|A recent government report indicates that subprime foreclosures will increase dramatically as 1.8 million hybrid adjustable-rate mortgages reset within the next two years. But mortgage bankers, who say the report is flawed, blame local economic conditions -- and not subprime lending -- for a potential increase.
"What we are facing," Sen. Bob Menendez, a New Jersey Democrat, said in the report by Democrats on Congress' Joint Economic Committee, "is a tsunami of foreclosures."
Committee Chairman Sen. Chuck Schumer, a New York Democrat, was also sounding a rhetorical alarm in a statement announcing the report, "Sheltering Neighborhoods from the Subprime Foreclosure Storm."
"The subprime mortgage meltdown has economic consequences that will ripple through our communities unless we act," Schumer said.
But John Robbins, chairman of the Mortgage Bankers Association, said while problems exist they aren't as bad as the senators portray.
"This is a serious problem that is hurting borrowers, communities, lenders and investors," Robbins said in a statement. But "we believe the report overstates the potential number of foreclosures. By relying on faulty, inflated data to draw its conclusions, the report paints a far more dire picture of the landscape than MBA's studies support."
The report, Robbins said, relies on a "flawed" Center for Responsible Lending report that "issued a projection of foreclosures based on unrealistic, worst-case assumptions."
Robbins said the MBA agrees with some of the policy recommendations made in the report, including a "uniform national standard to combat predatory lending as well as foreclosure prevention programs."
"We have already begun discussions with regulators, investors and other stakeholders on new products to help those borrowers who find themselves having trouble paying their loans," he said.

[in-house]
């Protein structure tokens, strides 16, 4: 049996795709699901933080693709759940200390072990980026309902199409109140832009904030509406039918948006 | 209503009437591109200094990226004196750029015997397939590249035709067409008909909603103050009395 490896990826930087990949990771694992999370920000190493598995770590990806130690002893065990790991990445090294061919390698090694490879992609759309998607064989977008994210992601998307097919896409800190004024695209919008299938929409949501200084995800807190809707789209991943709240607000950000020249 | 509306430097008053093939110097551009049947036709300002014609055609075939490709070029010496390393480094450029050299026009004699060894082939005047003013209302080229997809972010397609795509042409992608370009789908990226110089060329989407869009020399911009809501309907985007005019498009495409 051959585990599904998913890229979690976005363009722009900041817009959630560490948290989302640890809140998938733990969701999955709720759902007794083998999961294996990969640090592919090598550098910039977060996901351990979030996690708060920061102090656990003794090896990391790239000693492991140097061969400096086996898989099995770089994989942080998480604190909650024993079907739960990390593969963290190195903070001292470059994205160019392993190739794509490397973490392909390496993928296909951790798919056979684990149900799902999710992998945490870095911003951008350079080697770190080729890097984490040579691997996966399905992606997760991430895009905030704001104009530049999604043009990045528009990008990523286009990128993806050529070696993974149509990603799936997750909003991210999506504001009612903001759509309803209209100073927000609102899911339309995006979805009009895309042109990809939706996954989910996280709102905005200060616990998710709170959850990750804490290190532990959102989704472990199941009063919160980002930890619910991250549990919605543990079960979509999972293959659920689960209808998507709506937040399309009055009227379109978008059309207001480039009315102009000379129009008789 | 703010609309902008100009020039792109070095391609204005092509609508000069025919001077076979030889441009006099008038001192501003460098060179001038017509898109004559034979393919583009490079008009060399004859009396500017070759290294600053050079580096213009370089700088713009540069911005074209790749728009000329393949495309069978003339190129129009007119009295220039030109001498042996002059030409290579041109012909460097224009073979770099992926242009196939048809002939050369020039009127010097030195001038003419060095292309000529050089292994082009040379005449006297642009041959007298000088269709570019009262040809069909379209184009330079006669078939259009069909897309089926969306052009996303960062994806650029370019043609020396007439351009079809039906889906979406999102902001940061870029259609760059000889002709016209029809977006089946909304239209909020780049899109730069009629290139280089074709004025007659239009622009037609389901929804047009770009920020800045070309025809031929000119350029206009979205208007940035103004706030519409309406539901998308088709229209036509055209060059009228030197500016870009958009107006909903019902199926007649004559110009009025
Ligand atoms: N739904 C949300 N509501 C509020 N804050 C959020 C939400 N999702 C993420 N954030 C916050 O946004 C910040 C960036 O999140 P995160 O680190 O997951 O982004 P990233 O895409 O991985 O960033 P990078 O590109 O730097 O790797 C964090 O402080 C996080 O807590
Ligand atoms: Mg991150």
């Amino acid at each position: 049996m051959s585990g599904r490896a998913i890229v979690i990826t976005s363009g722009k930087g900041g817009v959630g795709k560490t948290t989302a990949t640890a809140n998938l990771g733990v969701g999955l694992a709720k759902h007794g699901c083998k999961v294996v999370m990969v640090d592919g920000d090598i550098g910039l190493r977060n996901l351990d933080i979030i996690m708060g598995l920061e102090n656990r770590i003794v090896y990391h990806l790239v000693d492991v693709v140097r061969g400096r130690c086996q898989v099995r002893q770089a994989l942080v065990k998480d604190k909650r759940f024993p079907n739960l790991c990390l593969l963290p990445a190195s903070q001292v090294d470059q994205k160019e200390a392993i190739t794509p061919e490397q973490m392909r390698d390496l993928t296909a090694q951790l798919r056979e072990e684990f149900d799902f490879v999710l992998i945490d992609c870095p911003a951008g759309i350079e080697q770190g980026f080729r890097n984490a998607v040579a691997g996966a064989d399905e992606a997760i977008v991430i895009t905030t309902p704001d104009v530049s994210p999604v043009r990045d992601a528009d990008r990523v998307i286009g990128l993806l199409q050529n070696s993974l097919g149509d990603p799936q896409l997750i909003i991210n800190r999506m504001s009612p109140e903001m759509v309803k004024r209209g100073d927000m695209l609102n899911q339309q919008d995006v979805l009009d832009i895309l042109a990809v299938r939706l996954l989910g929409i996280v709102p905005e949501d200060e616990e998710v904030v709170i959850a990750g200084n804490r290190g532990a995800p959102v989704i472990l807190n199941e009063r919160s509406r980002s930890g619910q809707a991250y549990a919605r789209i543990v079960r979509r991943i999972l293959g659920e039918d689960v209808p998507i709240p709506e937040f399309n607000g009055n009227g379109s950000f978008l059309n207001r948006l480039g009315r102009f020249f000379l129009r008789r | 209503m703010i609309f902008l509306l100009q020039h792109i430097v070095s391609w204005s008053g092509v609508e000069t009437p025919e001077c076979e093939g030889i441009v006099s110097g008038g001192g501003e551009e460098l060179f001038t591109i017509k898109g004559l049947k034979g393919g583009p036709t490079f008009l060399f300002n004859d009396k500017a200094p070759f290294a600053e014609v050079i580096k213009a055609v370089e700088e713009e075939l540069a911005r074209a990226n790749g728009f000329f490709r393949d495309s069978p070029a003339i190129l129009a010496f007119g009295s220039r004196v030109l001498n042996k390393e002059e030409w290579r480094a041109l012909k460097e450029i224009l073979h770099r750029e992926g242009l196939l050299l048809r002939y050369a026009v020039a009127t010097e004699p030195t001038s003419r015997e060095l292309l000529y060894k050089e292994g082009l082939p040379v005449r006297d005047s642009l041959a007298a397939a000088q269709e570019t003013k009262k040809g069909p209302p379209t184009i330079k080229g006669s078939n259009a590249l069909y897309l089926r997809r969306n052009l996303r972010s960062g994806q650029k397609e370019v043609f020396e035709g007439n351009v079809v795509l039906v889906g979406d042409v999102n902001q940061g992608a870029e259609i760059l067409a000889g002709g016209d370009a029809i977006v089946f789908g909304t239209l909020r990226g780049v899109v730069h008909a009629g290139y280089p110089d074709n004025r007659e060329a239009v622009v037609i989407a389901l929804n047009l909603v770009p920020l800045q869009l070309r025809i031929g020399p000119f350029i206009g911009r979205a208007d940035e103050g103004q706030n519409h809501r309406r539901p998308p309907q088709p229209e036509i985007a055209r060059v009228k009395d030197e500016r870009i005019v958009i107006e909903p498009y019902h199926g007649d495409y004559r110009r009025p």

But the MBA is opposed to other policy recommendations, including a "suitability standard" investors would be required to meet before investing in certain mortgage products.
"We do ... have grave concerns about a suitability standard," Robbins said. "Mortgage lenders are not analogous to financial analysts in this way and a subjective suitability standard could threaten decades of fair lending gains."
The Senators also suggested enhancing disclosure practices for mortgage products and increasing federal support for local foreclosure prevention programs.
In an oft-repeated industry line, Robbins said that the major cause of foreclosures is local economic conditions, "not the fact the loans were made to subprime borrowers."
He points to Ohio, Michigan, Indiana, Illinois and Wisconsin, Rust Belt states that represent 14 percent of the nation's outstanding mortgages but account for 28 percent of loans in foreclosure, with subprime borrowers making up about half of the failed loans.
"This region has lost over 700,000 jobs since the middle of 2000," Robbins said. "It is clearly problems with the economy in this region that are driving the ability of borrowers to repay their mortgages or sell their homes if they get into trouble."